- Hippocampus – logical part of brain
- Amygdala – part of the brain where fear is stored
The amygdala is hijacked during high stress, and the logical part of the brain cannot be accessed. In times of high stress, thinking becomes confused and distorted, the short-term memory becomes suppressed, and a child is unable to think clearly and learn effectively.
4. It isn’t about you.
Although it may seem that your child is attacking you and is in control of her behavior, remember that she is in self-preservation mode. She isn’t thinking rationally. Rather, she is defending her life. It’s hard for you as the target of the defiance to not take it personally. When you can stay regulated yourself and not take what she is saying personally, she will also be able to calm down.
Strategies that Work
- Preferred seating
- Greeting her at the beginning of class in order to determine my daughter’s emotional state. Address her at her current level. She is always in a vigilant mode ready to defend herself. It’s as if she has a lit firecracker in her stomach at all times. She can regulate her behavior between a 1 and possibly a 4, but when she reaches a 5, it may take only one incident to send her to a 10. When she enters your classroom, she may be at 5 because of what happened in previous classrooms. If you take the time to greet her, you may be able to tell that she is in a state of dysregulation. If she doesn’t make eye contact with you, for example, she is probably in a state of dysregulation.
- Enhance structure – Any change in routine causes high stress in a child of trauma. Informing her early of a change in routine allows her time to adapt. If there is a substitute, there is almost a guarantee that she will have a bad day.
- Time-In – Rather than practice time-out with a child who isn’t behaving appropriately, practice time-in with that child. Spending time with the child helps the teacher connect in a positive manner, which, in turn, builds a stronger relationship. That stronger relationship helps to create a safe environment for the child. When she has exceeded her window of tolerance, she needs to be with someone to help regulate her. Isolating her and expecting her to self-regulate is not a possibility.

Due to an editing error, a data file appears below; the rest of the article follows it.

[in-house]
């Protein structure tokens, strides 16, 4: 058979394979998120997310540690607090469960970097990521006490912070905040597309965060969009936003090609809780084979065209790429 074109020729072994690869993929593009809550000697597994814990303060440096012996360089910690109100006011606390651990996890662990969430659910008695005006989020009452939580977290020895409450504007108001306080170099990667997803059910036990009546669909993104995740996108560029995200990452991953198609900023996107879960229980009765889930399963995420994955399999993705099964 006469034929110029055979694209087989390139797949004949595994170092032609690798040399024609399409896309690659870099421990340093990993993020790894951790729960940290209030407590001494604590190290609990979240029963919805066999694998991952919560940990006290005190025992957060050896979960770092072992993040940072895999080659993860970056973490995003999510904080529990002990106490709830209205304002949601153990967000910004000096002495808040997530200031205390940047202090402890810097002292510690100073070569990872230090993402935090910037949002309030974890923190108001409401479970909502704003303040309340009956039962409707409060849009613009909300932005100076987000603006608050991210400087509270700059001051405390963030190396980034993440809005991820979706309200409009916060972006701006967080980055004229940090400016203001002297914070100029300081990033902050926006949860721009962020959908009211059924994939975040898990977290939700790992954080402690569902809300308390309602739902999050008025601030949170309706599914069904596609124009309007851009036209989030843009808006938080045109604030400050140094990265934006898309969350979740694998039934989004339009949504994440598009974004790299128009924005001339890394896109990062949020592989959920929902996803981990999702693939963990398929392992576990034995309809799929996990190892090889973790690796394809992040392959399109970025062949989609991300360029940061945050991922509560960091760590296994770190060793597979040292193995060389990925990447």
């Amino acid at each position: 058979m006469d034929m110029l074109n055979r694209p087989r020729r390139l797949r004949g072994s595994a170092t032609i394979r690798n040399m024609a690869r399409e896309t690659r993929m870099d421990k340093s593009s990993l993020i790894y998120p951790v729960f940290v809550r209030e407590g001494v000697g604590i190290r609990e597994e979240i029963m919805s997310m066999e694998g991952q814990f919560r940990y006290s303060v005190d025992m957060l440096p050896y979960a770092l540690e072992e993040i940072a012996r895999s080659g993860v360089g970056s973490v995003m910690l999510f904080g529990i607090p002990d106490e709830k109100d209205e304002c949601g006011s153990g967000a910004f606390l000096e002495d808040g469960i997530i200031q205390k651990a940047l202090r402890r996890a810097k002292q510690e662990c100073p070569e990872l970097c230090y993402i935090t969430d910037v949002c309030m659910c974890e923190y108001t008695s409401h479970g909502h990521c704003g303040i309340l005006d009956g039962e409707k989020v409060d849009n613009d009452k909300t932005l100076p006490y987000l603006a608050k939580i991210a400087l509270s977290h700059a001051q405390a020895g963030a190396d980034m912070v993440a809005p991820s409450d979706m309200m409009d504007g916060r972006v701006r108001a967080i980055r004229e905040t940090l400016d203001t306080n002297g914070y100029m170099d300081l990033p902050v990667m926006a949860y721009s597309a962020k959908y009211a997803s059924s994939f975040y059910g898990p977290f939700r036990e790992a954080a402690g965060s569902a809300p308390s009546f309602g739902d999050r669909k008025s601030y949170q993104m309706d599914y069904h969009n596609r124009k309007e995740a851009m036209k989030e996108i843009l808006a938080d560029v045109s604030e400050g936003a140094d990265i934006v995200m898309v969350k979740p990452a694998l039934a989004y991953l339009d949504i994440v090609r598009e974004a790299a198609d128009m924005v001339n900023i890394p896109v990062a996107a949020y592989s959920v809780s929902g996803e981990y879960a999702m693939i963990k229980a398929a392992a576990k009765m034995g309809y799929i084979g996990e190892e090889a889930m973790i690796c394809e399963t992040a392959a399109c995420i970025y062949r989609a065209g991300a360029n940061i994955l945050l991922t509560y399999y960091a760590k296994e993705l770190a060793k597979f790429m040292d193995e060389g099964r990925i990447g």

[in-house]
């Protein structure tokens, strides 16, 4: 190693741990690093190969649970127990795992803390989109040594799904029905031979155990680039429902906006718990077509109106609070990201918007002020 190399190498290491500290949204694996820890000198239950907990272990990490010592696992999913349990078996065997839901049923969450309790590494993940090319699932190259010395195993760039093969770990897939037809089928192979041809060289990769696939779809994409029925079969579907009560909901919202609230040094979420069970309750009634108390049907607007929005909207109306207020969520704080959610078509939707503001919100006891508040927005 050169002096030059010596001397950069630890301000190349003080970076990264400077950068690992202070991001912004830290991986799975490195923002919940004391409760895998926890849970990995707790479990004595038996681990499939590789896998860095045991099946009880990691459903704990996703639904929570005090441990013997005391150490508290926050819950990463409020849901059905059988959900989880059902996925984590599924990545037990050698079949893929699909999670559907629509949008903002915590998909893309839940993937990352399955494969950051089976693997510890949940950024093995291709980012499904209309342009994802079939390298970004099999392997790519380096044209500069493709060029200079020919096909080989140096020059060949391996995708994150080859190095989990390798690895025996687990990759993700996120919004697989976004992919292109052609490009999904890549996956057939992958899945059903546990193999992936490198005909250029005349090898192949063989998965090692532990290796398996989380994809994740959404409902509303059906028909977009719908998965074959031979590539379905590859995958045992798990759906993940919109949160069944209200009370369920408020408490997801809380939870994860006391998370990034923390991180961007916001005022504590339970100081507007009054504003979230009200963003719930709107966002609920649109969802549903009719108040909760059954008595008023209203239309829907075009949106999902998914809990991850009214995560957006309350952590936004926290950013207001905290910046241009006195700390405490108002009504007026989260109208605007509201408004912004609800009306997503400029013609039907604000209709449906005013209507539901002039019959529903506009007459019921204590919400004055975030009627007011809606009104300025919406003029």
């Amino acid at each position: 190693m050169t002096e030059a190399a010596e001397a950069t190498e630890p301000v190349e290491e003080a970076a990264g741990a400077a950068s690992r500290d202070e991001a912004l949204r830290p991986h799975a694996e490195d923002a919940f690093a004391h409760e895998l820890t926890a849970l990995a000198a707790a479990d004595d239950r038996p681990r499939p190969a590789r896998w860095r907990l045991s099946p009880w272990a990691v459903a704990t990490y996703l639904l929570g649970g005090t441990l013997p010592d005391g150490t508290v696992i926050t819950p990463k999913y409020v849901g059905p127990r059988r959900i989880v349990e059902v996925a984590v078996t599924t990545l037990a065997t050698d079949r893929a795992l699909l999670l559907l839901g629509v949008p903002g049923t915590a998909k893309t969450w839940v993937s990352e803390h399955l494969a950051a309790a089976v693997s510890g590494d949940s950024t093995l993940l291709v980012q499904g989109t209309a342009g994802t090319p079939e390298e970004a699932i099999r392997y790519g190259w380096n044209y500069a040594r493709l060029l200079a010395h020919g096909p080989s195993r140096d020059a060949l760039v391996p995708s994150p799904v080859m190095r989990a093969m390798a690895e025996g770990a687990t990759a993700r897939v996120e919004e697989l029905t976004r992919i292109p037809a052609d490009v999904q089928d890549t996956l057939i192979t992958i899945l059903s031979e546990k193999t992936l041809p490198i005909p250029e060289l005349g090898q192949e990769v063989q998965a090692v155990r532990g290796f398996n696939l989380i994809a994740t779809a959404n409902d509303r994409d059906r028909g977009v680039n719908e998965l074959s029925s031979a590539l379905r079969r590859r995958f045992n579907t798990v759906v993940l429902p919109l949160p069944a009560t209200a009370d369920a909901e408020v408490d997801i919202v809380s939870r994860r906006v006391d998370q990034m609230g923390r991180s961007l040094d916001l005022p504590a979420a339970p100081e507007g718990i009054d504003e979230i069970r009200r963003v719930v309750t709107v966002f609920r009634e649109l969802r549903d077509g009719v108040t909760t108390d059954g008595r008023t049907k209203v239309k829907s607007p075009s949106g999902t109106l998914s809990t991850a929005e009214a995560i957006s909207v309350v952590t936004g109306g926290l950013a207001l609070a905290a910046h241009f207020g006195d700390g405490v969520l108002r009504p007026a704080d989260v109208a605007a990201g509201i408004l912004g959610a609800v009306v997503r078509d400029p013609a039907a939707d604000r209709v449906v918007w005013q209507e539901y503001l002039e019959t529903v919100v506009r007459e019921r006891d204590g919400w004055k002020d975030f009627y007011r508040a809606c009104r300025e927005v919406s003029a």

- Allow my daughter to call me.
- Call me about any issue you have. I have dealt with everything under the sun. I can give you guidance and work with her in our home to improve her time at school.
- Give her a gentle friendly touch on the shoulder. As you are lecturing, place your hand on her shoulder when you walk by. Your state of regulation will help her with her state of regulation.
- If she is not regulated and is communicating that through her behavior, give her a pass to leave the class so that she can remove herself from the situation.
Strategies that Don’t Work
- Calling out her name in front of everybody causes shame, which triggers a stress response in her.
- Yelling at her.
- Belittling her in front of other classmates.
- Removing her from the classroom.
- Getting in a power struggle with her. Remember that she is fighting to survive. You won’t win when the person you are attempting to control is in self-preservation mode.
- Trying to reason with her when she is not regulated. She is incapable of rational thought.
I hope you can use these points to help your child as much as they helped my daughter. You must be persistent with the school and stay committed to the reality that your daughter is not acting out “on purpose.” If possible, get the school personnel to watch Working with the Difficult Child in the Classroom 2 DVD Set available through the Post Institute – click here.